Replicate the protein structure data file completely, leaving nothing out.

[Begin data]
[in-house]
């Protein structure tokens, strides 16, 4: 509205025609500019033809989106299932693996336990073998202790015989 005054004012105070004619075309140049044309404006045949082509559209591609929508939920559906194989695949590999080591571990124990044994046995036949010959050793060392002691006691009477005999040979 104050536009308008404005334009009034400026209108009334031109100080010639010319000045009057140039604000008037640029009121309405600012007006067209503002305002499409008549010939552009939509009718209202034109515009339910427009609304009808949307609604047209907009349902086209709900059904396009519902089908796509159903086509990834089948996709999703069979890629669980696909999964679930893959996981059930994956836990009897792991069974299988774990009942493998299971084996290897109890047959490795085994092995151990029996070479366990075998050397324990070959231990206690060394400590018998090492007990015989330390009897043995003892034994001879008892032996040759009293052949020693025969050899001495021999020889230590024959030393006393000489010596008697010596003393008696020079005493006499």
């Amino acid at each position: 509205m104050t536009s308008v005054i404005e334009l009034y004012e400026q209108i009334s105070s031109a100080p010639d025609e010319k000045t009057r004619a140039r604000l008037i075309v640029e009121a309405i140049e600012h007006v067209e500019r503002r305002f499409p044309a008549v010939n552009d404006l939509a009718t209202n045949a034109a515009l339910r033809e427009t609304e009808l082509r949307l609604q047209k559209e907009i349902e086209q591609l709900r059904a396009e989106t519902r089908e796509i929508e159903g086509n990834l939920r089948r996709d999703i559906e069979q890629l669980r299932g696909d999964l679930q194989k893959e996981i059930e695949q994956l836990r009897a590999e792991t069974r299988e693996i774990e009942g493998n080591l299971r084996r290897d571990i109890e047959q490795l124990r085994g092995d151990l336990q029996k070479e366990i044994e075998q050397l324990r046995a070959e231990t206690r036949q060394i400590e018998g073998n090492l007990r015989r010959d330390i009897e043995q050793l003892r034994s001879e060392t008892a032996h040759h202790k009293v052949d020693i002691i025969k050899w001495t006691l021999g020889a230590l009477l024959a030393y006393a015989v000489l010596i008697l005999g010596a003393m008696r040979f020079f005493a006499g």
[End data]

[in-house]
């Protein structure tokens, strides 16, 4: 509205025609500019033809989106299932693996336990073998202790015989 005054004012105070004619075309140049044309404006045949082509559209591609929508939920559906194989695949590999080591571990124990044994046995036949010959050793060392002691006691009477005999040979 104050536009308008404005334009009034400026209108009334031109100080010639010319000045009057140039604000008037640029009121309405600012007006067209503002305002499409008549010939552009939509009718209202034109515009339910427009609304009808949307609604047209907009349902086209709900059904396009519902089908796509159903086509990834089948996709999703069979890629669980696909999964679930893959996981059930994956836990009897792991069974299988774990009942493998299971084996290897109890047959490795085994092995151990029996070479366990075998050397324990070959231990206690060394400590018998090492007990015989330390009897043995003892034994001879008892032996040759009293052949020693025969050899001495021999020889230590024959030393006393000489010596008697010596003393008696020079005493006499």
């Amino acid at each position: 509205m104050t536009s308008v005054i404005e334009l009034y004012e400026q209108i009334s105070s031109a100080p010639d025609e010319k000045t009057r004619a140039r604000l008037i075309v640029e009121a309405i140049e600012h007006v067209e500019r503002r305002f499409p044309a008549v010939n552009d404006l939509a009718t209202n045949a034109a515009l339910r033809e427009t609304e009808l082509r949307l609604q047209k559209e907009i349902e086209q591609l709900r059904a396009e989106t519902r089908e796509i929508e159903g086509n990834l939920r089948r996709d999703i559906e069979q890629l669980r299932g696909d999964l679930q194989k893959e996981i059930e695949q994956l836990r009897a590999e792991t069974r299988e693996i774990e009942g493998n080591l299971r084996r290897d571990i109890e047959q490795l124990r085994g092995d151990l336990q029996k070479e366990i044994e075998q050397l324990r046995a070959e231990t206690r036949q060394i400590e018998g073998n090492l007990r015989r010959d330390i009897e043995q050793l003892r034994s001879e060392t008892a032996h040759h202790k009293v052949d020693i002691i025969k050899w001495t006691l021999g020889a230590l009477l024959a030393y006393a015989v000489l010596i008697l005999g010596a003393m008696r040979f020079f005493a006499g």